While Aimée certainly met Mr. Wilde, it certainly wasn’t at her San Francisco home as it wasn’t yet built. Aimée first met Oscar Wilde at a party thrown for him by her painter friends Joe Strong and Jules Tavernier. Their studio was the top floor of a converted old San Francisco Criminal Court building at 728 Montgomery Street. They were prominent members of a Bohemian community developed in the 1880s and 1890s around the intersections of Pacific, Washington, Jackson, and Montgomery Streets in the rough and tumble Barbary Coast district, formerly the center of business, banking, and mining speculation. When this commercial center moved south, the Bohemians moved in. The nearby “Monkey Block” building was the Chelsea Hotel of its day. Some of the notable writers and artists who lived there included Ambrose Bierce, Joaquin Miller, George Sterling, Jack London, Sadakichi Hartman, Frank Norris, Yone Noguchi, Margaret Anderson, Kenneth Rexroth, Frida Kahlo and Diego Rivera.

Bragging that he had, “the kiss of Walt Whitman still on my lips,” Wilde came to the party wearing a Spanish sombrero, a velvet suit, a puce cravat, yellow gloves, buckled shoes, and a big cloak that he threw over one shoulder. He was impressed by the California artists and their Bohemian tabernacle. Tavernier filled the courthouse loft with keepsakes collected during a coast to coast sketching tour for Harper’s Magazine, which included Asian idols, porcelain finery, a suit of armor, skulls of long-horned Texas cattle, Japanese and Chinese brocades, fencing foils, a stuffed pelican with outstretched wings, carved ivories, fans acquired from San Francisco’s Chinatown and a magnificent warrior’s wampum bristling with eagle feathers. The floor was bare except for worn buffalo hides and the bleached vertebrae of whales. Foreign art journals, conspicuous throughout, kept visitors and residents alike abreast of current artistic trends. Joe Strong’s wife Isobel darkened the room, lit Chinese lanterns and arranged rose colored draperies before the lights. Jules climbed out on the roof and painted a profusion of roses on the skylight, though heavenly beams of light shone through.  It was a new kind of church for both Oscar and the young and impressionable Aimée. “This is where I belong! This is my atmosphere! I didn’t know such a place existed in the whole United States,” said an enthralled Oscar Wilde.

Jules Tavernier

Tavernier and Strong were members of the Bohemian Club, so naturally they invited some fellow members including playwright Clay Greene, painter Theodore Wores and Frankie Unger, who would become a constant companion to Aimée in the next chapter of her life. Aimée Crocker, 17 years young and radiant, a little hat perched at a tilt over masses of glorious red hair, was already a guest of distinction. She was so richly dressed, and so entwined with ropes of pearls and strings of diamonds that she rustled and rattled with every movement. The artists had welcomed her at the studio originally as an art patron when she came to buy a piece from Jules, and to have Joe paint her portrait. They got to know her and like her, “for her generous, good-natured, friendly self.” A bevy of young society girls came to meet Mr. Wilde at the studio. Hostess Isobel Strong noticed that the girls edged away from Aimée though they eyed her with interest, “for she had already started a hectic career that was to make her the center of whirlwind gossip in many parts of the globe.” Wilde, however, was duly impressed by the wit of the bedazzling young Aimée and accepted her invitation to visit the new Crocker Art Gallery in Sacramento the next day.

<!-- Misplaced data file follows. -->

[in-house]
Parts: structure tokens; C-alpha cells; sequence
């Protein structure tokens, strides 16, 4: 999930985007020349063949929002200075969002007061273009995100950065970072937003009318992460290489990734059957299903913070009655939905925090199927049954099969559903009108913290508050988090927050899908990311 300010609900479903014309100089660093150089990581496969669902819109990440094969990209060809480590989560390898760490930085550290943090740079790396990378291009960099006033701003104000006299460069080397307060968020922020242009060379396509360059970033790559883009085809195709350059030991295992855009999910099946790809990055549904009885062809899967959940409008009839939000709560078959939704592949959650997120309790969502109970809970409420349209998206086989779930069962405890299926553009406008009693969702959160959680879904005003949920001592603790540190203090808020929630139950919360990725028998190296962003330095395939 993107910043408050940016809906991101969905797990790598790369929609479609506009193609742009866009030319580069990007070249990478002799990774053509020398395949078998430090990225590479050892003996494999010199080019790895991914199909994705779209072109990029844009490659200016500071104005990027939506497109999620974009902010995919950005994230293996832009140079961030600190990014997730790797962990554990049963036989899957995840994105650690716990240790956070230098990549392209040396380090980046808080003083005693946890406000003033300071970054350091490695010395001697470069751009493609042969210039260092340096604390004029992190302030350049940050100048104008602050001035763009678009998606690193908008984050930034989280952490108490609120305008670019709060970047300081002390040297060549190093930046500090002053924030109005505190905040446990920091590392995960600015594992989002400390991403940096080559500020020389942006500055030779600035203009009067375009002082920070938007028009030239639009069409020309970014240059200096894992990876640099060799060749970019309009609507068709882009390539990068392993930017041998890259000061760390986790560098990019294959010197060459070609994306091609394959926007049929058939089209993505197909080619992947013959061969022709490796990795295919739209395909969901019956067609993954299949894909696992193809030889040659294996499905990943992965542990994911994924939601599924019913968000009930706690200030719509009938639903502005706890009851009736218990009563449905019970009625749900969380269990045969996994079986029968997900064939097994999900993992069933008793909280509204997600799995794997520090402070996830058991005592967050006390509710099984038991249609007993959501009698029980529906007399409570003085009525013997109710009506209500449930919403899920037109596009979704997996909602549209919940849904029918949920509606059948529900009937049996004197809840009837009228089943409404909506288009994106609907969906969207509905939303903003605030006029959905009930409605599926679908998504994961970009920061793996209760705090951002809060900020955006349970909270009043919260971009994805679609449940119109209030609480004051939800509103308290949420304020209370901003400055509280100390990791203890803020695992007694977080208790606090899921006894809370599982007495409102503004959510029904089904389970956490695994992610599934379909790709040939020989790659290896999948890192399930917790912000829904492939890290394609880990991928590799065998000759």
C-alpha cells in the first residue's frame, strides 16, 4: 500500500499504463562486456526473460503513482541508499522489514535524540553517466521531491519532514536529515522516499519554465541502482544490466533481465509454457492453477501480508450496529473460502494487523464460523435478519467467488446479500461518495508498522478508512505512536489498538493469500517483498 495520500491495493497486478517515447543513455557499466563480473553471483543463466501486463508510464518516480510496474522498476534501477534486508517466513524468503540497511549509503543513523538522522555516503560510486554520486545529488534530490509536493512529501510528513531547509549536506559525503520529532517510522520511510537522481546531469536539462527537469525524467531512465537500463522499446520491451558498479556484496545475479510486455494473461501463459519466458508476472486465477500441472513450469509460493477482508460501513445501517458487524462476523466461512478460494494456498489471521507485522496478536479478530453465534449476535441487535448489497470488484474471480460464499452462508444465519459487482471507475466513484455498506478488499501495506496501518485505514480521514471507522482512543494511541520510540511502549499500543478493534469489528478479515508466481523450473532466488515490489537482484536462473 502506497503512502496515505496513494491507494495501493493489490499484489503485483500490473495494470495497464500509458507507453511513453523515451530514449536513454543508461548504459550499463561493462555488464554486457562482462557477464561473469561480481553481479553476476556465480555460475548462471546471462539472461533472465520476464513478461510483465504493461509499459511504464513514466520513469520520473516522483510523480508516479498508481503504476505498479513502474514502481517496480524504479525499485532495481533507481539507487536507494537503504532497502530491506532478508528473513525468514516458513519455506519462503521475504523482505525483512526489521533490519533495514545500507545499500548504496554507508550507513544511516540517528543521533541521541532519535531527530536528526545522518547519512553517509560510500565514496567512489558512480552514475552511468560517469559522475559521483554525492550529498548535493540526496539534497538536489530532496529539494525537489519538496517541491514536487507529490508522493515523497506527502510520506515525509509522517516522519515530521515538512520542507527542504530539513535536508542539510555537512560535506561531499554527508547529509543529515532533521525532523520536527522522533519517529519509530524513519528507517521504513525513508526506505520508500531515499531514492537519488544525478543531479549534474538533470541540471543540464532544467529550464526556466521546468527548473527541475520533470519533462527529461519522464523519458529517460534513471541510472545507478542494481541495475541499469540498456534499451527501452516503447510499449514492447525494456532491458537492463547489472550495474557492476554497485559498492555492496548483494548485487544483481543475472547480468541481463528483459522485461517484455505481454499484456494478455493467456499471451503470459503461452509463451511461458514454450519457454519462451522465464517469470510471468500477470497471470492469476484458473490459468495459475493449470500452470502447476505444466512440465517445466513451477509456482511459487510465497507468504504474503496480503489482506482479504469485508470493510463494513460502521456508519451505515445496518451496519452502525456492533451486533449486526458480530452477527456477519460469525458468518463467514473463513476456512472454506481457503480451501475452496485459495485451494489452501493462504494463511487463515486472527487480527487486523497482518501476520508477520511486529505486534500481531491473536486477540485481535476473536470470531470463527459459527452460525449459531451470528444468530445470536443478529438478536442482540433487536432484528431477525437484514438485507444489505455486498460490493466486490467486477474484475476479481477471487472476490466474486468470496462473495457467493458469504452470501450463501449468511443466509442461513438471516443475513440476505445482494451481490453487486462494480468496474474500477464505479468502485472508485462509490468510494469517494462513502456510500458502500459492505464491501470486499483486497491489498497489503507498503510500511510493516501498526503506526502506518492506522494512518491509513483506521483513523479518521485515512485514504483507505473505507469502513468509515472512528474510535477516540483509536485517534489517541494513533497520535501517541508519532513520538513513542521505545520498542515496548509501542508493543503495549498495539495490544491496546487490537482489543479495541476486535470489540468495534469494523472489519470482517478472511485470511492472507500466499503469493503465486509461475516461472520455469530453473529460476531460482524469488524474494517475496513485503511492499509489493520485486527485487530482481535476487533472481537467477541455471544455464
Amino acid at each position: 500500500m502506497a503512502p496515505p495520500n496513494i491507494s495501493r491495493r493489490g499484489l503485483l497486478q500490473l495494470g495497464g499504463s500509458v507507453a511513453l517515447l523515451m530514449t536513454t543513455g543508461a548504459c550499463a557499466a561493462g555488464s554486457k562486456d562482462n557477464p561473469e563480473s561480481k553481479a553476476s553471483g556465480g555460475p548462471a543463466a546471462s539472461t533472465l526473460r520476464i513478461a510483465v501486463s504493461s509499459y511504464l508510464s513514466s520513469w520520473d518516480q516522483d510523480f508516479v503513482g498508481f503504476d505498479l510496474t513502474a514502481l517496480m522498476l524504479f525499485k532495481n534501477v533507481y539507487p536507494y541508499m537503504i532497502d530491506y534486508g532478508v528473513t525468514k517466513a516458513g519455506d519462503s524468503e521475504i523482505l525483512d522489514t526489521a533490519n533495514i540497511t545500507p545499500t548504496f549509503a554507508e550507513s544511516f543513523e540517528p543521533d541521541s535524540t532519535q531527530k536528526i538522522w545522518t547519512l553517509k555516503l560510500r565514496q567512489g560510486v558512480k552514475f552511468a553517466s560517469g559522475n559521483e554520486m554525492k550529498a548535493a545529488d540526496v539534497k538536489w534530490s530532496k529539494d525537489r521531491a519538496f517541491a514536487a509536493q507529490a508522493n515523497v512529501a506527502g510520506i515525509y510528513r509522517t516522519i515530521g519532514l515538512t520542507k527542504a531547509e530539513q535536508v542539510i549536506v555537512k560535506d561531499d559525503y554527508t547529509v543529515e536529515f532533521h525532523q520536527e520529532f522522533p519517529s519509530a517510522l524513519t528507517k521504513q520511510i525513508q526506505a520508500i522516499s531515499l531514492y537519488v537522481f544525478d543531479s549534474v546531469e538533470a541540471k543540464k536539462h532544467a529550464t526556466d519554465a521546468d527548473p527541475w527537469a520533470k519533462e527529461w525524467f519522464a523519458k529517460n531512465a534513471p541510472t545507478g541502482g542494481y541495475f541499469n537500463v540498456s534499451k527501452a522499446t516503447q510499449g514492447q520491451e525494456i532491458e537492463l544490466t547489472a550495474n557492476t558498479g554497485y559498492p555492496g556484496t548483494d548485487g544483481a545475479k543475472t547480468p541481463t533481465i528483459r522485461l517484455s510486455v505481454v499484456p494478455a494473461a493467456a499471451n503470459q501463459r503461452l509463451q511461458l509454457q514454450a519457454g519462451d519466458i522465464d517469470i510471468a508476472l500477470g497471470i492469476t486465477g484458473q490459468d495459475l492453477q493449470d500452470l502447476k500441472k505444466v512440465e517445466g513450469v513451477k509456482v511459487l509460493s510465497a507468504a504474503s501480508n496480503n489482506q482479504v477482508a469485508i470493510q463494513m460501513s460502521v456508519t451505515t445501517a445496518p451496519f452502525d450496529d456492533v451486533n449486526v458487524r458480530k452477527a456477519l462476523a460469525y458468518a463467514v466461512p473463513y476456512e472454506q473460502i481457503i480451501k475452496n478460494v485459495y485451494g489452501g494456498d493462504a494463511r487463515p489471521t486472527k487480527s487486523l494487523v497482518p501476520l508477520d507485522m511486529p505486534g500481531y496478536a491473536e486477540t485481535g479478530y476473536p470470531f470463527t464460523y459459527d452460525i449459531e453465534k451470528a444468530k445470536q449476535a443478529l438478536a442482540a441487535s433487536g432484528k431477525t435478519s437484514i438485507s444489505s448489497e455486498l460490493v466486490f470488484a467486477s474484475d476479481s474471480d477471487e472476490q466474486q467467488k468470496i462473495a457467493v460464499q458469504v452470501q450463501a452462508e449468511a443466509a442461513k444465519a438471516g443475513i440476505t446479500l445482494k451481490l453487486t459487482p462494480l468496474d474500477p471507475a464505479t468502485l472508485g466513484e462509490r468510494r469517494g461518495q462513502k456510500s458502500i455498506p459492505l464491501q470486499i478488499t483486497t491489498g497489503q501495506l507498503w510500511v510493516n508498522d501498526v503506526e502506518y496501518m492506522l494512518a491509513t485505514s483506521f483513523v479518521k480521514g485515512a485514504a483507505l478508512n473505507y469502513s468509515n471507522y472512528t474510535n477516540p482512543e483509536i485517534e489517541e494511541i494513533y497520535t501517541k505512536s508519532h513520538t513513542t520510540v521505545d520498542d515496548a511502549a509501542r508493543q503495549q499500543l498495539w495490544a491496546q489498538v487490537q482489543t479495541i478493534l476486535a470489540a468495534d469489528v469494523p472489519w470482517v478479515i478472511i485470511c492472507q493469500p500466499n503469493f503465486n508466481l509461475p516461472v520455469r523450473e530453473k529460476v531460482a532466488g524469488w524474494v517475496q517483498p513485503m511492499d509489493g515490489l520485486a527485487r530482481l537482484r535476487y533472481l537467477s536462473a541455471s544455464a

Tavernier was an improvident “enfant terrible” with impulsive ways and a complete disdain for money and bourgeois standards. The parties held in his magical space were legendary. With evenings of drawing for friends and of dancing on the studio’s hardwood floors, the old courthouse soon came to be known as the “Heart of Bohemia.” The Tavernier-Strong studio, with its talented young painters and their charming, versatile, and attractive young wives, drew about it a circle of San Francisco’s most brilliant literary, artistic and musical people. Isobel Strong was the stepdaughter of another literary giant, Robert Louis Stevenson, who sometimes dropped in to smoke a cigarette and watch the artists paint. This was a Bohemia that, unlike her cousin’s all male Bohemian Club, was very inviting. Aimée Crocker was hooked.